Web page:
grits later in the FAQ.
Lastly, I may use a leather strop on the knife.
On other sharpening systems, the same fundamentals as laid out above
still apply. For example, on a V-type sharpener, I'll start by
sharpening one side only against the right-hand stick until a burr
forms. Then I move to the other stick until a burr forms. Only
after I've raised a burr from both sides will I follow the
manufacturer's directions and alternate from one stick to the other
- What Angle?
The smaller the angle, the sharper your knife will feel. But the
smaller the angle, the less metal that's behind the edge, and thus the
weaker the edge. So your sharpening angle will depend on your usage.
A surgeon's blade will have a very thin, very low-angle edge. Your
axe will have a strong, thick, high-angle edge.
Something like a razor blade will having an angle of around 12-
degrees, and it's chisel-ground so that's 12-degrees total. Utility
knives will have angles anywhere between 15- and 24- degrees (30-48
degrees total). An axe will have something around a 30-degree angle.
For double-ground utility knives, a primary edge of 15-18-degrees,
followed by a secondary grind of 21ish-degrees, works well. Don't be
obsessed with getting the exact right angle; rather, make sure that
at whatever angle you've chosen, concentrate on holding it precisely.
See also the sections on convex edges and chisel-ground edges.
- What Kind of Stone?
Basically, a stone needs to cut metal off the edge. The stones below
do this well, and for most of us our time would be better spent
actually learning how to sharpen than worrying too much about the
minor advantages of one stone vs. another. Get the biggest stones
you can afford and have room for. Big stones make the job much much
The time-honored stone is the arkansas stone. Soft arkansas stones
provide the coarser grits, with harder stones providing finer grits.
Many people use oil on these stones, ostensibly to float the steel
particles and keep them from clogging the stone. John Juranitch has
popularized the notion that oil should absolutely not be used when
sharpening, and indeed results from people using arkansas stones
without oil have been very positive. However, if you have ever used
oil on your arkansas stone, you need to continue using it, or it will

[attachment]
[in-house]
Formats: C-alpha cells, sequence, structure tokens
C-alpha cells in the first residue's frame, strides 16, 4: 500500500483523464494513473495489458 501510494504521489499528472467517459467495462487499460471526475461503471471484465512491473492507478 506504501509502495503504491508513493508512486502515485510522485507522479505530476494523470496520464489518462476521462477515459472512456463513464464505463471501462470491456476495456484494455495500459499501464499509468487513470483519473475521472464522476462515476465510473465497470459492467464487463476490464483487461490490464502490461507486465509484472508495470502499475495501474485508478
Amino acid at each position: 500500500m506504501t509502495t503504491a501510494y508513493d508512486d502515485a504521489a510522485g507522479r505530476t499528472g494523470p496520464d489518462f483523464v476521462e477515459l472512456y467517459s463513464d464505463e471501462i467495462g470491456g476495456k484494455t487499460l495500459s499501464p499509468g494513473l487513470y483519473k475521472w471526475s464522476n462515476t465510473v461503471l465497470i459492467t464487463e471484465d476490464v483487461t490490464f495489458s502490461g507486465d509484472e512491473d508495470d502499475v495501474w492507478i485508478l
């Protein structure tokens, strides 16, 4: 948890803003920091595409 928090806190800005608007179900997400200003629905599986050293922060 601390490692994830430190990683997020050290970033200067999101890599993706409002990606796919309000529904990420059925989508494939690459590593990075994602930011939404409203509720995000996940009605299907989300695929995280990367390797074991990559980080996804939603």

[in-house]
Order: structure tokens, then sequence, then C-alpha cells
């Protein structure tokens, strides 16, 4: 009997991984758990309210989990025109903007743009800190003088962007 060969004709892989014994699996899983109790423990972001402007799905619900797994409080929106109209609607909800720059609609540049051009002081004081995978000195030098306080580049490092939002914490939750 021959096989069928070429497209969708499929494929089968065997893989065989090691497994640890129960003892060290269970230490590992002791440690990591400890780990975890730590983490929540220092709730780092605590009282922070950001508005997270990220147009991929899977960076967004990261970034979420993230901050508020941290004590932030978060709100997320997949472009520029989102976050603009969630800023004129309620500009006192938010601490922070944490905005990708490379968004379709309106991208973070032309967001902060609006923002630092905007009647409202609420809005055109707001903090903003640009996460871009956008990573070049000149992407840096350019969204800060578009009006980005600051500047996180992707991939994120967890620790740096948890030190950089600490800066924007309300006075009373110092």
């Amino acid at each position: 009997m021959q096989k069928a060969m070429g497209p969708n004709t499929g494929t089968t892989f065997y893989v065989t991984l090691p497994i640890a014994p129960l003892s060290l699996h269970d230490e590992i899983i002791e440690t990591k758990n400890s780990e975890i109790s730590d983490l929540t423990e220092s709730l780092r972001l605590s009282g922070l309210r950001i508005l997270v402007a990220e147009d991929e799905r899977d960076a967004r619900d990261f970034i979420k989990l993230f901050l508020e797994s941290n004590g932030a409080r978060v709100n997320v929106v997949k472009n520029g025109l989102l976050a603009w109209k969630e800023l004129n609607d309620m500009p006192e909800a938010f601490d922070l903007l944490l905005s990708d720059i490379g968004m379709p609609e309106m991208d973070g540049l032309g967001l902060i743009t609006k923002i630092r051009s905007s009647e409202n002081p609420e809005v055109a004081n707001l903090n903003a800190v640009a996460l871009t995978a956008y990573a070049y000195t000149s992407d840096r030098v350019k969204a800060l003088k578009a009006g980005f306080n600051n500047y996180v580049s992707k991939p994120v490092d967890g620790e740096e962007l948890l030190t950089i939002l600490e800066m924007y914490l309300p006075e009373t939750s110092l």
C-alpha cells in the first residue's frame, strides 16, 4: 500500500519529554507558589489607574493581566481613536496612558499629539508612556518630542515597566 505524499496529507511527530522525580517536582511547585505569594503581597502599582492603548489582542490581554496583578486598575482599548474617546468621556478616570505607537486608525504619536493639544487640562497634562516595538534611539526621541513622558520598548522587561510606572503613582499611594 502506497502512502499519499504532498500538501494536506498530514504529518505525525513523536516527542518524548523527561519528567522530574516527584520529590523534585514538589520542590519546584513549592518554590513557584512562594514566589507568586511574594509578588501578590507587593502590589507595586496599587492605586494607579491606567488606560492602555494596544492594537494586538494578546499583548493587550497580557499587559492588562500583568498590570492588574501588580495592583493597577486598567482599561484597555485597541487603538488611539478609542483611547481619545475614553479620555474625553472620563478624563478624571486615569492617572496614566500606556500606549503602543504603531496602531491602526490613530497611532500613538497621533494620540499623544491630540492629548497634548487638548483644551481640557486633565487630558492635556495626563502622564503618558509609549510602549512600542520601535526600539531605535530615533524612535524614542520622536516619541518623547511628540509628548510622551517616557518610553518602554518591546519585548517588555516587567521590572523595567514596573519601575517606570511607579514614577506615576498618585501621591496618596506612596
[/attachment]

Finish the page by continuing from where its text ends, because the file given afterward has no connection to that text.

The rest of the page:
clog. If you never put oil on your arkansas stone, you will never
Synthetic stones are very hard, and won't wear like natural stones (a
natural stone may get a valley scooped out of it over time). They
clean well with detergent-charged steel wool, I use SOS detergent
pads, they clean very very fast and very well. I know you're thinking
that cleaning with steel wool will cause the stone to shear off the
steel wool and fill up the stone even worse! But I assure you that is
not the case, for whatever reason SOS pads clean synthetic stones,
they do not make the stones dirtier. Spyderco and Lansky are some
manufacturers who sell synthetic stones.
Stones with diamond dust embedded in them cut aggressively. You can
remove metal very quickly if you need to, but be careful lest you
remove too much too fast! DMT, Eze-Lap, and Lansky are some
manufacturers who sell diamond-based hones. Some diamond stones have
the problem that the diamond dust wears off quickly, leaving you with
a useless stone. I have experience with the DMT stones, and can say
that they do not have this problem.
Japanese water stones come in some very high grits -- I've seen all
the way up to 8000! These stones are very expensive. The stones sit
in a water bath, and a slush forms on top that helps the final polish.
Don't know any manufacturers, but Bob Engnath and Gorilla & Sons both
sell Japanese water stones.
Both Japanese water stones and natural stones will eventually dish out
in the center with use. To flatten them back out, put some sandpaper
on a flat surface and rub the stone top on it. Wet/dry 400 grit
sandpaper mounted on a table top or glass is reputed to work well.
- Should I Use Water or Oil on My Stone
John Juranitch has popularized the notion that no liquid should be
used on the sharpening stone. Since oil has been used for many years
on stones, this leads to some confusion.
Basically, the purpose of the stone is to rub against the blade and
remove metal. Slippery liquids, like water and especially oil, make
the rubbing slicker, causing less metal to be removed, causing
sharpening to take longer. On top of that, Juranitch claims that as
your edge is being sharpened on the stone, the oil-suspended metal
particles are washing over the edge and dulling it again.
On an arkansas stone, the oil is supposedly needed to float metal
particles away from the stone surface, lest the stone clog and stop
cutting. Some people on this group have used their arkansas stones
without oil or water, and have reported good results. However, if
you've already used oil on your arkansas stone, you'll probably need
to keep using oil forever on it, because an already-oiled stone will
clog up if not kept oiled. If you have a fresh arkansas stone, go
ahead and use it without the oil, and things should be okay.
I've used diamond and synthetic stones without liquid, and they worked
Japanese water stones are the one type of stone that need water. The
stones are designed to work with water, and as you sharpen a small
amount of the stone's material breaks off and forms an abrasive slurry
along the top.
In any case, the bottom line is: use liquid or don't. Using the
liquid will make the sharpening process slower and messier, but if
you insist on using liquid and are willing to spend more time, that's